1. I don’t think this kind of ad personam arguments are helping the discussion. 

      This is about the content of your article, not about the reason why I don’t live in Italy nor your current mood.

      Unless you meant that your article is based on your mood rather than the facts, which would be an interesting statement for a journalist…

    2. Maybe you are too upset to engage reading before reply: I live in Italy (Forli, see above), after 30+ yrs spent in Bologna, so I am an “Italian on the ground speaking for myself”; and again, I agree with Tommy: your argument is not relevant for the discussion.

      1. I guess she just had a look at my blog and saw that I live in Germany. But she mixed up our comments, so we both turned into expatriates that have idillic memories of Italy.

        1. great guys, the two of you sound just like one voice unisono! wherever you are!
          my arguments, my essays, my choice, you have your blogs your opinions…btw i love your photo Tommy, makes my mood better!

  5. Wow…. Jasmina’s articles always seems to bring out a lot of anger and resentment… she must be doing something right.  But as always, I find you thought provoking and informative on the history and politics of the Balkans (and adjacent regions, like Italy).  Keep up the good work, Jasmina!

  6. Speaking as an Italian journalist  living in Italy, I’d like to add my two cents to this comments thread.

    * An error by the reporter
    “Strategy of tension” is a term with a very specific meaning, which is not simply ‘let’s bomb something’, but indicates a state-sanctioned fake terrorist bombing with the purpose of scaring the people into forgetting other, more destabilizing, political events. In this case, Italy is going through a period of local elections which are considered a test for the upcoming 2013 central government election. Since a new, very independent, young and possibly non-corrupted party is rapidly gaining ground, it is quite possible that this latest tragedy was in fact part of such a strategy.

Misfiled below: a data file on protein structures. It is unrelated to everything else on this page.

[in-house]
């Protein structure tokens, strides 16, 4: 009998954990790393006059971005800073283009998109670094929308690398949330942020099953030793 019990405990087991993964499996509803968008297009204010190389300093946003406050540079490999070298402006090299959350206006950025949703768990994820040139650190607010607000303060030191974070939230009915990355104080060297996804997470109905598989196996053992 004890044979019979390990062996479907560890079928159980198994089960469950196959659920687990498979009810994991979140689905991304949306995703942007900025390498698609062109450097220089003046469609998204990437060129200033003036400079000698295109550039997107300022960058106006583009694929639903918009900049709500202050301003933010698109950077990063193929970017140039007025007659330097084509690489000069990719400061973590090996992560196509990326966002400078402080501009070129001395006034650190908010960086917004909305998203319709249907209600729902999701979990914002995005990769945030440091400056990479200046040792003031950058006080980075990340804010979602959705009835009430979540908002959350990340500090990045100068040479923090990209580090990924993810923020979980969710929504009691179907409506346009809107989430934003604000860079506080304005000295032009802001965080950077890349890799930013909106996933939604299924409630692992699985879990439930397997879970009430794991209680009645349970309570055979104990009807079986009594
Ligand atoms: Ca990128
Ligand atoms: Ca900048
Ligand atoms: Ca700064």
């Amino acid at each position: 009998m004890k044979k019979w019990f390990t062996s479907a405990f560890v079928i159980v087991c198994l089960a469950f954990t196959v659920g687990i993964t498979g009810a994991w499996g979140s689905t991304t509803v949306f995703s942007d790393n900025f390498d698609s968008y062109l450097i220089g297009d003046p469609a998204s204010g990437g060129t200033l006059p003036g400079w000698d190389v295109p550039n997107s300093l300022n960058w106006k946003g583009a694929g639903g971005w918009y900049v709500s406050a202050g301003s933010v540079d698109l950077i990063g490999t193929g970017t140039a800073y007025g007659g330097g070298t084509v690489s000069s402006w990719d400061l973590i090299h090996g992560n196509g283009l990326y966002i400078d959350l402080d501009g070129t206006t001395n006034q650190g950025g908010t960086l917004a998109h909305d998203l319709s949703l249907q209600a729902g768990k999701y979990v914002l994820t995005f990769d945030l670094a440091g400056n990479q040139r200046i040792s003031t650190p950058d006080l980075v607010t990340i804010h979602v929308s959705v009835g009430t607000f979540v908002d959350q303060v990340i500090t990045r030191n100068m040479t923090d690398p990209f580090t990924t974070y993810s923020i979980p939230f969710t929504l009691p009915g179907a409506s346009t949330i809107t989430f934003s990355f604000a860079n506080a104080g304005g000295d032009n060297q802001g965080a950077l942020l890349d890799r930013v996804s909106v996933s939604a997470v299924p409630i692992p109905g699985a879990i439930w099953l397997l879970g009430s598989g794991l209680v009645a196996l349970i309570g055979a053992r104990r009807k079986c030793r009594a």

* A manipulation by the posters
    Mr. Angelo is using in his posts the very specific wording employed by the supporters of ex-premier Berlusconi, who is notorious for using media manipulation in his favour. While it is possible that Angelo is just a spontaneous fan of the man (currently under trial for about a dozen different crimes including child prostitution, tax fraud and misuse of authority for personal gain), his comments should better be considered in view of said upcoming elections.

    * The “anti-Italy” slant
    While mr. Biavati is correct in saying that a part of the Italian society is just as civil and educated as any other country, the admittedly uncompromising view of mrs. Tesanovic is in fact shared by the large majority of the Italian people. However, it is not a form of hate towards our own country, but the tragic realization (supported by countless trials and evidences, including a slew of phone recordings between politicians which are being released right in these days) that the entire Italian government and ruling class is deeply corrupted, and that the citizens have absolutely no power of changing anything. Cases in point: elections where we can’t actually decide the person to represent us, referendums being ignored, popular laws being upturned. It’s all in the news, and no opinion.

    Thank you for reading.